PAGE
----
I picked my first ripe tomato Sunday and turned it into a delicious tomato sandwich. It was exactly the right lunchtime treat.
That first ripe vegetable signals that the harvest is almost underway. That means farmers’ markets and good, garden-fresh eating. With any luck at all, it will be a lot of good eating.
Our family has developed a tradition of a harvest dinner. Everyone brings something they produced themselves and it develops into a very good meal.
With any luck, after enjoying the bounties of harvest garden meals and sharing with friends and neighbors, there will still be produce left over to preserve for winter eating.
Food preservation is something of a tradition around here. It hearkens back to the days of the pioneers although most of us don’t have to rely entirely on what we can put away for the winter.
We do have some advantages over the early settlers of Tooele Valley. They would have dried or salted their food to preserve it. Bottling was a possibility, but not nearly as dependable as today’s methods.
When it comes to vegetables, the easiest way to save them is to freeze them. Bottling is another good option, but it requires considerably more time and effort. As low-acid foods, bottled vegetables must be processed in a pressure canner.
Both canning and freezing have their strengths and weaknesses.
Bottled foods do not require expensive storage equipment and will survive power outages. As long as the bottles stay sealed, the food will be safe to eat. Over time, however, the food value of the produce declines.
Processing methods must be followed meticulously to destroy any microorganisms that could cause spoilage.
The flavor of bottled foods, although still good, will not be the same fresh taste as frozen alternatives.
Freezer foods on the other hand, retain nearly the same flavor as fresh-picked produce. Preparing produce for the freezer is relatively simple. No other method of preservation better retains the natural color, flavor and nutritive value of fresh foods than freezing. It is definitely the most popular method of food preservation.
Properly prepared frozen food keeps fresh flavor and maintains vitamin quality. Preparing foods for the freezer is easy and requires little time.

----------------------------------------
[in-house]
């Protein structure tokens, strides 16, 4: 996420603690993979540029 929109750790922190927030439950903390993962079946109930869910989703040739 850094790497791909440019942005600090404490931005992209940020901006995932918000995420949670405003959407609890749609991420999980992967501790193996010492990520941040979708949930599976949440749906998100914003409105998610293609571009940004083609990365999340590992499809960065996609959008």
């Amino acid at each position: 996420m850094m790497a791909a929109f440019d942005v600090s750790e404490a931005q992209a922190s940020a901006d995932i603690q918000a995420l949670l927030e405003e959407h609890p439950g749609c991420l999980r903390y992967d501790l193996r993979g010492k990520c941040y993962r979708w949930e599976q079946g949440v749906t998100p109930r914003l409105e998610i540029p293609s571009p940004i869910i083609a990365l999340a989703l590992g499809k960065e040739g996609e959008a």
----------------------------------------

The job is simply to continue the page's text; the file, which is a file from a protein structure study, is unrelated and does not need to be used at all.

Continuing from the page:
However, storing any large quantity of frozen foods requires more freezer space than most refrigerator units provide. In addition, they maintain quality better if they are frozen at lower temperatures than in most refrigeration units. This means that a separate freezer is needed. If the power goes out for an extended period, foods will thaw and spoil. They may develop freezer burn if they are not wrapped air-tight or if they are left unused in the freezer for too long.
For optimum flavor and quality follow some simple procedures.
Freezing preserves quality, but it does not improve it. Food does not get better in storage. Start with a top quality product and handle it under sanitary conditions. This is the single most important factor for good results.
In general, bigger is not better when harvesting produce. Beans should be full and crisp, but not bumpy. A zucchini should be about the size of a salad cucumber — not the size of a baseball bat. Beets are ideal when about the size of a golf ball — not a soft ball. Ideal carrot size depends on variety but all are best before they become fat and woody.
For best quality, providing the proper preparation steps have been followed, food will remain tasty for about a year in the freezer. After that, it is still safe to eat but the quality deteriorates. It is a good idea to rotate — put new frozen food at the bottom of the freezer pile with older packages on top for immediate use. Keep a written log and add to it as you add food, taking off items used. Such a list will keep you up to date on what is available and how old it is.